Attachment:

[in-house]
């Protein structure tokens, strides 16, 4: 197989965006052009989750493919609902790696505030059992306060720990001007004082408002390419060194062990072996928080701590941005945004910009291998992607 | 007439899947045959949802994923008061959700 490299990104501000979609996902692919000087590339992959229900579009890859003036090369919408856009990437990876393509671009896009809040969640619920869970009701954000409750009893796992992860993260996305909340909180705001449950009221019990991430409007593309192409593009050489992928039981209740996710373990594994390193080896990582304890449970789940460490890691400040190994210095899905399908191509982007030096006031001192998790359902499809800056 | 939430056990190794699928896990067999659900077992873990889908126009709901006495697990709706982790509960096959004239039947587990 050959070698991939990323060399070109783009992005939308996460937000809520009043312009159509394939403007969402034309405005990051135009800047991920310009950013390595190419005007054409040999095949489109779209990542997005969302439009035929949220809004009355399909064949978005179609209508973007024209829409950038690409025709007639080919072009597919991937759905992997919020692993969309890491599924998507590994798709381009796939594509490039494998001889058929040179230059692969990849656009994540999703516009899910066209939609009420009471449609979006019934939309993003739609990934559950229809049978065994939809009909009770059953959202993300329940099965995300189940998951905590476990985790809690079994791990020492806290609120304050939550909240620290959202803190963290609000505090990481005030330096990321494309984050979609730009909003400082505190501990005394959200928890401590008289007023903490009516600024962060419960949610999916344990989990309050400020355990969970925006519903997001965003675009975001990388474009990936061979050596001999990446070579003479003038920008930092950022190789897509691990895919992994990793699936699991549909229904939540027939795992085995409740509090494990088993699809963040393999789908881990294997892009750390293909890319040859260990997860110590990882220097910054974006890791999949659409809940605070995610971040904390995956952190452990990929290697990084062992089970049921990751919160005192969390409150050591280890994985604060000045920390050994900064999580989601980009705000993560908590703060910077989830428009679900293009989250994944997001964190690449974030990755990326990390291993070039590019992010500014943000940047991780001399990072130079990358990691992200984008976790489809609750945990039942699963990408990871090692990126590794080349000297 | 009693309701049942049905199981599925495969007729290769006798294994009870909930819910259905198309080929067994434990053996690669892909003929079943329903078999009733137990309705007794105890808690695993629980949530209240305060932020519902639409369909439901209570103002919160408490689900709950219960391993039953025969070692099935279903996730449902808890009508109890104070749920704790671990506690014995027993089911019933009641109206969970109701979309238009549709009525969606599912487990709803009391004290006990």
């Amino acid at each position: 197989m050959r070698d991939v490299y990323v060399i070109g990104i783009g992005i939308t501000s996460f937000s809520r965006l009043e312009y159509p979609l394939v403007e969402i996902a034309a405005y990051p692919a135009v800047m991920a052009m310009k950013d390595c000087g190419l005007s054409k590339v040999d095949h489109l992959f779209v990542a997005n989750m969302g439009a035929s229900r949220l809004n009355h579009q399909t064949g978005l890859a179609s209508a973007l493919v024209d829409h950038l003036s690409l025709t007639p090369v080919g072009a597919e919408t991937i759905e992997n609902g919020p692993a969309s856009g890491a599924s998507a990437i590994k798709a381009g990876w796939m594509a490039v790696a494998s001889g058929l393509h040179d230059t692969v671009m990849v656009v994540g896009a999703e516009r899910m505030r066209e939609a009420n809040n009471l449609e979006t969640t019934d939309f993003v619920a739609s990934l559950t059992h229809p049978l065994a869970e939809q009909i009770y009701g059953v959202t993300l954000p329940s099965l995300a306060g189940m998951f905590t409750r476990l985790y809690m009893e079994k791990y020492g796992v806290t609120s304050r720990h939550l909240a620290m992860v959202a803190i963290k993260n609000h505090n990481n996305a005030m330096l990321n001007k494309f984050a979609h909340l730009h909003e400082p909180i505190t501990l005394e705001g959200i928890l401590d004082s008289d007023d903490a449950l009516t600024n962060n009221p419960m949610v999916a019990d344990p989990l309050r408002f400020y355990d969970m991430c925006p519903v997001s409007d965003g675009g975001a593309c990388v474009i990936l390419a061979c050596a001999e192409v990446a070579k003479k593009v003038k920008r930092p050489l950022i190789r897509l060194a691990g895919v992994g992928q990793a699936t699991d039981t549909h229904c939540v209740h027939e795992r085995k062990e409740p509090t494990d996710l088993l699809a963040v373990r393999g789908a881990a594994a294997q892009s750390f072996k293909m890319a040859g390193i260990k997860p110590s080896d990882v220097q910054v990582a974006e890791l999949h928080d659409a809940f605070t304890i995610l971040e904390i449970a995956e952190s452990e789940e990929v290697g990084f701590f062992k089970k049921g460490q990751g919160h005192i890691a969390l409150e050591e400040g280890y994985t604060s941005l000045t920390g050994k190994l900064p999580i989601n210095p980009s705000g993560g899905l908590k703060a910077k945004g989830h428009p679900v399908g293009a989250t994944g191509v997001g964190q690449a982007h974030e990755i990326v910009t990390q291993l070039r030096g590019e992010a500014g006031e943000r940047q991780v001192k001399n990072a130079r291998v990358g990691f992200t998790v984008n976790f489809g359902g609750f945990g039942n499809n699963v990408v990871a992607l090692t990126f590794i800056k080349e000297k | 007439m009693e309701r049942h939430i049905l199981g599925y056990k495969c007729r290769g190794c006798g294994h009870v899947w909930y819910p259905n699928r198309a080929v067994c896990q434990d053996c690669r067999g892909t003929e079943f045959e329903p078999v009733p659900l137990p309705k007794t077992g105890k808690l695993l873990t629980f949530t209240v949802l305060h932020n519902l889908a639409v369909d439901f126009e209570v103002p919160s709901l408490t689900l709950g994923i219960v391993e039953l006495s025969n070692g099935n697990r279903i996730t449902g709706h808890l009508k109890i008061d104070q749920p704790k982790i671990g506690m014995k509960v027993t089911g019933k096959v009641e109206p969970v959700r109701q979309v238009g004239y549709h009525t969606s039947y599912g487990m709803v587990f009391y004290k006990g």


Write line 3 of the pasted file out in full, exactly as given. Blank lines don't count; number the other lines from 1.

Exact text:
């Amino acid at each position: 197989m050959r070698d991939v490299y990323v060399i070109g990104i783009g992005i939308t501000s996460f937000s809520r965006l009043e312009y159509p979609l394939v403007e969402i996902a034309a405005y990051p692919a135009v800047m991920a052009m310009k950013d390595c000087g190419l005007s054409k590339v040999d095949h489109l992959f779209v990542a997005n989750m969302g439009a035929s229900r949220l809004n009355h579009q399909t064949g978005l890859a179609s209508a973007l493919v024209d829409h950038l003036s690409l025709t007639p090369v080919g072009a597919e919408t991937i759905e992997n609902g919020p692993a969309s856009g890491a599924s998507a990437i590994k798709a381009g990876w796939m594509a490039v790696a494998s001889g058929l393509h040179d230059t692969v671009m990849v656009v994540g896009a999703e516009r899910m505030r066209e939609a009420n809040n009471l449609e979006t969640t019934d939309f993003v619920a739609s990934l559950t059992h229809p049978l065994a869970e939809q009909i009770y009701g059953v959202t993300l954000p329940s099965l995300a306060g189940m998951f905590t409750r476990l985790y809690m009893e079994k791990y020492g796992v806290t609120s304050r720990h939550l909240a620290m992860v959202a803190i963290k993260n609000h505090n990481n996305a005030m330096l990321n001007k494309f984050a979609h909340l730009h909003e400082p909180i505190t501990l005394e705001g959200i928890l401590d004082s008289d007023d903490a449950l009516t600024n962060n009221p419960m949610v999916a019990d344990p989990l309050r408002f400020y355990d969970m991430c925006p519903v997001s409007d965003g675009g975001a593309c990388v474009i990936l390419a061979c050596a001999e192409v990446a070579k003479k593009v003038k920008r930092p050489l950022i190789r897509l060194a691990g895919v992994g992928q990793a699936t699991d039981t549909h229904c939540v209740h027939e795992r085995k062990e409740p509090t494990d996710l088993l699809a963040v373990r393999g789908a881990a594994a294997q892009s750390f072996k293909m890319a040859g390193i260990k997860p110590s080896d990882v220097q910054v990582a974006e890791l999949h928080d659409a809940f605070t304890i995610l971040e904390i449970a995956e952190s452990e789940e990929v290697g990084f701590f062992k089970k049921g460490q990751g919160h005192i890691a969390l409150e050591e400040g280890y994985t604060s941005l000045t920390g050994k190994l900064p999580i989601n210095p980009s705000g993560g899905l908590k703060a910077k945004g989830h428009p679900v399908g293009a989250t994944g191509v997001g964190q690449a982007h974030e990755i990326v910009t990390q291993l070039r030096g590019e992010a500014g006031e943000r940047q991780v001192k001399n990072a130079r291998v990358g990691f992200t998790v984008n976790f489809g359902g609750f945990g039942n499809n699963v990408v990871a992607l090692t990126f590794i800056k080349e000297k | 007439m009693e309701r049942h939430i049905l199981g599925y056990k495969c007729r290769g190794c006798g294994h009870v899947w909930y819910p259905n699928r198309a080929v067994c896990q434990d053996c690669r067999g892909t003929e079943f045959e329903p078999v009733p659900l137990p309705k007794t077992g105890k808690l695993l873990t629980f949530t209240v949802l305060h932020n519902l889908a639409v369909d439901f126009e209570v103002p919160s709901l408490t689900l709950g994923i219960v391993e039953l006495s025969n070692g099935n697990r279903i996730t449902g709706h808890l009508k109890i008061d104070q749920p704790k982790i671990g506690m014995k509960v027993t089911g019933k096959v009641e109206p969970v959700r109701q979309v238009g004239y549709h009525t969606s039947y599912g487990m709803v587990f009391y004290k006990g």